The Service-Oriented Business App

The term is new, but is a SOBA really different from an SOA?

Following on the heels of the , the service-oriented business application is generating the latest buzz in distributed computing. While distinguishing between SOA and SOBA isn't easy - since both terms are used to describe constructing application infrastructures from Web services - the idea is that SOBA can be deployed on top of SOA, or other infrastructure models. The term's creator positions SOBA as the ultimate incarnation of the client/server business application - ERP, CRM and others - that has become today's monolithic beast.

"A SOBA is a client/server application done right," says Charles Abrams, a Gartner research director, who coined the term more than two years ago. "It is a business application that is centered on Web services standards."

In Gartner's model, SOBA ranges from today's simple XML interfaces overlaid on a current application to a far more sophisticated application infrastructure that will evolve. Rudimentary SOBAs are legacy applications modified with a Web services interface based on . SOBA variants on the horizon include: best-of-breed components for broad deployment in horizontal or vertical markets; modular corporate suites from vendors such as Oracle and SAP; and SOBAs constructed from multiple services developed internally within corporations, sold by vendors or built by system integrators and service providers.

As the sophistication ratchets up, users will need tools such as metadata repositories to smooth data format issues along with Web services standards for functions such as reliable messaging, transactions, management and business process orchestration. Those standards are in various forms of development today and represent a major speed bump on the SOBA road. Eventually, SOBA will be wholly constructed using network-based application services - as discrete as validating a purchase order - that are combined on the fly with other services to execute a business process, such as a transaction with a business partner.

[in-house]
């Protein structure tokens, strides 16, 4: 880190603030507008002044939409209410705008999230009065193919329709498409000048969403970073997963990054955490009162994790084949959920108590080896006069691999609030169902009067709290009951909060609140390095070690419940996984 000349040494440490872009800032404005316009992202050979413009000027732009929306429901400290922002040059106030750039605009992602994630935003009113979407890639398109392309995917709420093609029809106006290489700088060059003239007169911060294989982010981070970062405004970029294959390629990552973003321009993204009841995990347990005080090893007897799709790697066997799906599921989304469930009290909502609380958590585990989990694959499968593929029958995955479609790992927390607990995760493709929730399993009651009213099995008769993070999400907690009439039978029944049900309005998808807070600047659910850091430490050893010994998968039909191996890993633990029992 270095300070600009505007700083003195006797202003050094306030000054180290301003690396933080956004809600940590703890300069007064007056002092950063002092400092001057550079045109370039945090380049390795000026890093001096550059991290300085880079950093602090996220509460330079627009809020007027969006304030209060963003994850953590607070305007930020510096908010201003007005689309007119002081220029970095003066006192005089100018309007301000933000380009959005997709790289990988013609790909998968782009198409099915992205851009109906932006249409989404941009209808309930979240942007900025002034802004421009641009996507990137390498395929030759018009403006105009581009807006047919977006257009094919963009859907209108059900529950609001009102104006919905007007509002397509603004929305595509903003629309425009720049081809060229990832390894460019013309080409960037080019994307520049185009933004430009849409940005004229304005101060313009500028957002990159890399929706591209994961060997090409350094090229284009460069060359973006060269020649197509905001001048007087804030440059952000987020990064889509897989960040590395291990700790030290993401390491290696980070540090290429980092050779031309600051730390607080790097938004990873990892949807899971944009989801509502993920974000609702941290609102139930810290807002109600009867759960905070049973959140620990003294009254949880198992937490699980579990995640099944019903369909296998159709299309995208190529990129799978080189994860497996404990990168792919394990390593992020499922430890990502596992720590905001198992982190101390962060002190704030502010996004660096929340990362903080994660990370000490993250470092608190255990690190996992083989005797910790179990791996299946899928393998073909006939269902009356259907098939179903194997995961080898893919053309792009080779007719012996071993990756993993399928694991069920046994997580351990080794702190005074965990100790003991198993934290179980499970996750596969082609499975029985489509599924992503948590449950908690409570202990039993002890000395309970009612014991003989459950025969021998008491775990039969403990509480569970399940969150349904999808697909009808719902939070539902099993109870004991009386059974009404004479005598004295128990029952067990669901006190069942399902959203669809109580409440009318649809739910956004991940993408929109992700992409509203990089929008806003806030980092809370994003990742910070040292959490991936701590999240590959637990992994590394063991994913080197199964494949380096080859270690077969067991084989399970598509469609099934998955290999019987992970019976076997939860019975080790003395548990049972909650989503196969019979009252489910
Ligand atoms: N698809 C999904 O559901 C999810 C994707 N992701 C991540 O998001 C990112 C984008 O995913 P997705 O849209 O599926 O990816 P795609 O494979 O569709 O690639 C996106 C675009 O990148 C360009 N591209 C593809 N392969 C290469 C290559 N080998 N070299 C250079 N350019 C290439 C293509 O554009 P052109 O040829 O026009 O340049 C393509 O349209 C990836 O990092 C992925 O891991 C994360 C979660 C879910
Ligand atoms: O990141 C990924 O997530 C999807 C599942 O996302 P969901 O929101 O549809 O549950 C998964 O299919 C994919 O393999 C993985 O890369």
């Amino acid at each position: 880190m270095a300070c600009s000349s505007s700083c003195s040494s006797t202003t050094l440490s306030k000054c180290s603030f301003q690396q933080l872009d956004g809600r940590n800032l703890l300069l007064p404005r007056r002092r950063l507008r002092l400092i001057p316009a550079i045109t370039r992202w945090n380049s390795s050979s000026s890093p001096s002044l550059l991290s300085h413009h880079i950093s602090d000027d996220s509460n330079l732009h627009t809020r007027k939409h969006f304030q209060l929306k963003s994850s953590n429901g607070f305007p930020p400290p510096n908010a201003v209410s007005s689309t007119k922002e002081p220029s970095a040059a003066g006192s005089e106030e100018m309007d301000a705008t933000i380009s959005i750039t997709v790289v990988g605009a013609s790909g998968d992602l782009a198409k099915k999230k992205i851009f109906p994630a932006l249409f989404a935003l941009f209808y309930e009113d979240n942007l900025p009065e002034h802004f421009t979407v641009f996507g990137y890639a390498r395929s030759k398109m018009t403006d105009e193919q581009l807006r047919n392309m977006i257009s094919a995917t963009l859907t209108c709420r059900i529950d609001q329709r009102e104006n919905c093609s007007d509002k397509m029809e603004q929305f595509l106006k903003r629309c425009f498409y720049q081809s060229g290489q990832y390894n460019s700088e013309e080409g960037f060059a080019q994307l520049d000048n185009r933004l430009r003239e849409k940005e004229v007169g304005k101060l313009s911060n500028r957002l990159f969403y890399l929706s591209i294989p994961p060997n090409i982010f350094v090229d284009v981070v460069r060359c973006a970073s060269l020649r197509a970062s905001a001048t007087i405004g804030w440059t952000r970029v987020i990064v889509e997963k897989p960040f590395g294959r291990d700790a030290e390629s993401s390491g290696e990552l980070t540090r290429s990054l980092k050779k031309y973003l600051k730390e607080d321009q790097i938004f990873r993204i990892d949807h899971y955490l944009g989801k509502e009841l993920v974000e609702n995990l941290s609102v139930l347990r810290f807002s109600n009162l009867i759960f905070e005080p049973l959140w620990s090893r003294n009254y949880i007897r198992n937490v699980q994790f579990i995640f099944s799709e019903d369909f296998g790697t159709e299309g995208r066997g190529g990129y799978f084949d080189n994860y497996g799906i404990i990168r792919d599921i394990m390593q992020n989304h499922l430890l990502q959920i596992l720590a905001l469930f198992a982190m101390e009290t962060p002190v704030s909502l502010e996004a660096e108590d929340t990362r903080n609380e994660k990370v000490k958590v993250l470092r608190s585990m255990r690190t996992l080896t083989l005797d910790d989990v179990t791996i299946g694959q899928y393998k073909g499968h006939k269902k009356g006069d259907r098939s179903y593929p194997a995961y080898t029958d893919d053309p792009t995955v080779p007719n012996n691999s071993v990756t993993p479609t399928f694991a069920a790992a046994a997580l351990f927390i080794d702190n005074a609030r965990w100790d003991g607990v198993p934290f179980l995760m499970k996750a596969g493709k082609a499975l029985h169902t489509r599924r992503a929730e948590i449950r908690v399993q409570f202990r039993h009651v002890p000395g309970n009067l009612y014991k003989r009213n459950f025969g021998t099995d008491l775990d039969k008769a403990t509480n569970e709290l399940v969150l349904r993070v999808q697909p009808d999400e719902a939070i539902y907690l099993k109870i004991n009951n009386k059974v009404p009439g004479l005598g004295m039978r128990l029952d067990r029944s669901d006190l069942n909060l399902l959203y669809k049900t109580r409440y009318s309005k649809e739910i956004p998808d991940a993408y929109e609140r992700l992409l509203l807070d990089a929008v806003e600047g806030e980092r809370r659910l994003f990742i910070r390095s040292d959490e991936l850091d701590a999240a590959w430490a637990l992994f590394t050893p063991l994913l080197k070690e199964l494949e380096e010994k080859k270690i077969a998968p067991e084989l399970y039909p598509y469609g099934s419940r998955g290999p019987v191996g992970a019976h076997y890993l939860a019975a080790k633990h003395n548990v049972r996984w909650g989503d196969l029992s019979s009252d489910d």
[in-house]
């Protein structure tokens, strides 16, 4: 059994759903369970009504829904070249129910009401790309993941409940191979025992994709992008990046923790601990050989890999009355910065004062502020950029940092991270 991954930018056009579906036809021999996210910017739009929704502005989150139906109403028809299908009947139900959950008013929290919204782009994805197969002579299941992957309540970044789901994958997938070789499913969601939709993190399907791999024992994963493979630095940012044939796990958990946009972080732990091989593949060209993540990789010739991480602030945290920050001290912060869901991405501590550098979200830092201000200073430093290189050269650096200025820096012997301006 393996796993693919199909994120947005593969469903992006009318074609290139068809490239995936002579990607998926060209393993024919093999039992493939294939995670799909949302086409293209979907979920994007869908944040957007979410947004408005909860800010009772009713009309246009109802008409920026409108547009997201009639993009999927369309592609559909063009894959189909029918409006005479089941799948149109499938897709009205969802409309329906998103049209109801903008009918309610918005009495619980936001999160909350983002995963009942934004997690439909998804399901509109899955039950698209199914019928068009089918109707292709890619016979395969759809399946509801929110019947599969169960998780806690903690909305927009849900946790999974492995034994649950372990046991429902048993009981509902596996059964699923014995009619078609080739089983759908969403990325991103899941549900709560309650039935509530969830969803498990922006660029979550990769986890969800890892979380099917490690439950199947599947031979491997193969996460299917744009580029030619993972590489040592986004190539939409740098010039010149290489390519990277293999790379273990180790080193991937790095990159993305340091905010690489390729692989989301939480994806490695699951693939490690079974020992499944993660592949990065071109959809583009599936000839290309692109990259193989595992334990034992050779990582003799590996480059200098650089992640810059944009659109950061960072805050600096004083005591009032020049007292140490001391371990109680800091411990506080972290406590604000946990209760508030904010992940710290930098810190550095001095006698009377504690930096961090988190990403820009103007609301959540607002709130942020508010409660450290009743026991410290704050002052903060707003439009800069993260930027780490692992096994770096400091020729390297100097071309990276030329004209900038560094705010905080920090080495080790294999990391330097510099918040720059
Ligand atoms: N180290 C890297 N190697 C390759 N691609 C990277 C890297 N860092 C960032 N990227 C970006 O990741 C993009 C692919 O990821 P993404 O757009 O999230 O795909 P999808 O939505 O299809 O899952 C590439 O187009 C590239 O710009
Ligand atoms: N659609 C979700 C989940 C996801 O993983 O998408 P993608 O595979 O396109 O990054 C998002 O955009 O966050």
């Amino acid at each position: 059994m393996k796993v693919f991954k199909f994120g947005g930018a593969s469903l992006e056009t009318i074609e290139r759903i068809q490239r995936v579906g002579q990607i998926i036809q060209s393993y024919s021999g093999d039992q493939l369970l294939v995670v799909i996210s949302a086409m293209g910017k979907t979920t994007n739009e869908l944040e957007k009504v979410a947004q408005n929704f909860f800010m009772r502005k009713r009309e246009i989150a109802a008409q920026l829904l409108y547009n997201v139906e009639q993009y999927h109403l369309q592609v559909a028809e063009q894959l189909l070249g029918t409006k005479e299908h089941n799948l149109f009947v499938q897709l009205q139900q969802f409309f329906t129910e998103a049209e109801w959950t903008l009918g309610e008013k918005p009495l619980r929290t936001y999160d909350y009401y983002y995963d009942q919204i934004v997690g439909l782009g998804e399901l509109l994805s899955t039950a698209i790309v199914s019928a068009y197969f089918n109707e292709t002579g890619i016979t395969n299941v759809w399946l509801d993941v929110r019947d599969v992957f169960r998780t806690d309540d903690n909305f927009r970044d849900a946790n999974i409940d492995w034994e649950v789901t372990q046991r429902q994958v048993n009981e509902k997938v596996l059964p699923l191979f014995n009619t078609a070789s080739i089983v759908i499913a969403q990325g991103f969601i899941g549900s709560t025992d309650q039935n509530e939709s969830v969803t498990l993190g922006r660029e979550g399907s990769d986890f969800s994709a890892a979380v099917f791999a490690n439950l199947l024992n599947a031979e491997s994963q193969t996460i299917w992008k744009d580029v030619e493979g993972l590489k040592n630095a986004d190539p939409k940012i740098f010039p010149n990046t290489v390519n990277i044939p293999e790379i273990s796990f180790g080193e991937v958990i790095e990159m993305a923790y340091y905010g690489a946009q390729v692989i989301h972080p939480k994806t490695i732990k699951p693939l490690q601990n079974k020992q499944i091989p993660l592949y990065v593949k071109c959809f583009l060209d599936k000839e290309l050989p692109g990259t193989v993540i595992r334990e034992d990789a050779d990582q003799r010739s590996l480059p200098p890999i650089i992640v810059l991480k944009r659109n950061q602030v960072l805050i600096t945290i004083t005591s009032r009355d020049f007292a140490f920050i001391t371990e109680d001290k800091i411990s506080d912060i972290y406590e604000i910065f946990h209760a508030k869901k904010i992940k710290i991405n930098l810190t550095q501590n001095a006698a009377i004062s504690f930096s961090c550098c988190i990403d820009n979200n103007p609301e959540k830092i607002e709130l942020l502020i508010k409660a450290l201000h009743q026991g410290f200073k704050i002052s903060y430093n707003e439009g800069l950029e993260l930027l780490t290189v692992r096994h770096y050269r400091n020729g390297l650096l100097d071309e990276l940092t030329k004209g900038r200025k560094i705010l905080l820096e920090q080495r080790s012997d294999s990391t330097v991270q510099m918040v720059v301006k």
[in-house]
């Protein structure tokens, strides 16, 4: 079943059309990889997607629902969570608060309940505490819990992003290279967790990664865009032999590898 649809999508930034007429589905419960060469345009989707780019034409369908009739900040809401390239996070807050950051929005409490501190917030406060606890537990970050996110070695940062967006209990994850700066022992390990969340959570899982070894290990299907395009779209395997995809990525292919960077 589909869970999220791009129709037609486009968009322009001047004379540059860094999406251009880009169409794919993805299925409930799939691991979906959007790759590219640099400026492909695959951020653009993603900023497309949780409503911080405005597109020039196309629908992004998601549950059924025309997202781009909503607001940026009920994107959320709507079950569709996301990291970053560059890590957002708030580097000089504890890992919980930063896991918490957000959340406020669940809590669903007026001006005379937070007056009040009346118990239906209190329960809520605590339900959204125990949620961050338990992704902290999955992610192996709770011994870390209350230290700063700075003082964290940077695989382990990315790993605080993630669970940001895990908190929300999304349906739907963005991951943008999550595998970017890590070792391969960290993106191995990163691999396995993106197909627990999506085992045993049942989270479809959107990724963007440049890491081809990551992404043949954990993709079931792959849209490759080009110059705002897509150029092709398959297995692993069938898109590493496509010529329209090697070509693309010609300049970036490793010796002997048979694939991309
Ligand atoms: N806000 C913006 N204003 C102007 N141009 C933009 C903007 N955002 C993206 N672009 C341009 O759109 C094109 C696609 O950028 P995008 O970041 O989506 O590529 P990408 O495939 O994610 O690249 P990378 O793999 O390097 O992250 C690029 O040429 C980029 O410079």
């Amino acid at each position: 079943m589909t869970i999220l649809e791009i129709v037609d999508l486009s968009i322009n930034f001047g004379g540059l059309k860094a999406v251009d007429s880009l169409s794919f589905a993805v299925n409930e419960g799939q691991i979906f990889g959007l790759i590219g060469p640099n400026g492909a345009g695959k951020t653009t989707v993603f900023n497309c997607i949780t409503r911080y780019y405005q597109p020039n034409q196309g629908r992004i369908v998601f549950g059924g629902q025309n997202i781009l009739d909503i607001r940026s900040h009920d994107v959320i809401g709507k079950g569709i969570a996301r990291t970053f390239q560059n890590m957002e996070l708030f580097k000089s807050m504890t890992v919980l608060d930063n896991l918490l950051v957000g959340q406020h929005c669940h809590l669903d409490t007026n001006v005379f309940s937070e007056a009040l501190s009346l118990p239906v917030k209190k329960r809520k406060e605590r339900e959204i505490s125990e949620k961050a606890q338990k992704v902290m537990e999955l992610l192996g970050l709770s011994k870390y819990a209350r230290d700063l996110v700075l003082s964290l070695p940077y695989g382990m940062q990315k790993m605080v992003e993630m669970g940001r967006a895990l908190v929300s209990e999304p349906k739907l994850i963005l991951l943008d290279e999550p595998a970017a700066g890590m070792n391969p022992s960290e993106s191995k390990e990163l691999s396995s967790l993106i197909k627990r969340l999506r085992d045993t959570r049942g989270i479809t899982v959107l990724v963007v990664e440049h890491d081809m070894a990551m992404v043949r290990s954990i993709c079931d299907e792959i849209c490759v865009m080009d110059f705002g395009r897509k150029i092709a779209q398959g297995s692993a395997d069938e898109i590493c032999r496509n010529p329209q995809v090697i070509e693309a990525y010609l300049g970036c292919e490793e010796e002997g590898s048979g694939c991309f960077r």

At some point, SOBA is expected to spell the doom of monolithic business applications by unlocking functions trapped today within ERP, CRM, supply chain and other applications, experts say. By 2008, more than 70% of companies will be using SOBAs to collaborate with business partners, Abrams predicts.

While many users and experts agree on the SOBA concept, they don't all agree on the terminology. Skeptics say that SOBA is just a Gartner label and not much has changed in the years since XML and its derivatives sparked the notion of standardized services running on a network.

"The idea is that down the road all this stuff magically starts working together, and at that point you have this ability to assemble application systems from these shared reusable services," says Anne Thomas Manes, an analyst with Burton Group. "Of course, that is the dream behind Web services in the first place."

To users, the terminology is less important than the process. Take Tyrone Paige, an application architect with JetBlue Airways in Forest Hills, N.Y., who says he's not familiar with SOBA despite being busy building an SOA and constructing a set of application services using technology from Microsoft and SOA Software. "Composite applications are on our [road map]. It sounds to me like SOBA is just a twist on composite applications. We plan to have business processes that will leverage our services," he says.

However, vendors seem to be latching onto the SOBA concept and, in some cases, the actual term. According to Gartner, the big four vendors driving toward SOBA are SAP, with its growing NetWeaver platform; Oracle, with its Platform Fusion; IBM Global Services, with its Services Oriented Modeling and Architecture that helps corporate users construct blueprints for building SOBAs; and Microsoft, which is retooling its infrastructure with a Web services middleware called Windows Communication Foundation (formerly Indigo) slated to ship in the next two years.

Vendors such as Webify, with its SOBA Fabric and SOBA Suites software, are betting on the concept and adopting the terminology.

SOBA makes sense for Fireman's Fund Insurance, which is using Webify's SOBA Fabric to create a catalog of services. Today, the company has a simple billing inquiry system that is a first step toward its goal of supporting complex transactions, such as loss notification or quote generation, using SOBAs that include error checking and transactional rules.

"We have been able to borrow a lot from our experience trying to do component-based development and from our object-oriented days," says Roger Cottman, IT product director for the Novato, Calif., company. "We have lots of initiatives underway to leverage this [SOBA] technology, but the level and depth to which we can apply these concepts, we just don't know yet."

4 questions to ask vendors

  • How are you deconstructing monolithic applications and exposing the functions of your software?
  • Are you using Web services specifications beyond simple Simple Object Access Protocol wrappers?
  • Are you participating in the creation of Web services standards such as those for transactions, reliable messaging and orchestration?
  • How do you plan to incorporate these standards into your applications/platforms?

Copyright © 2005 IDG Communications, Inc.

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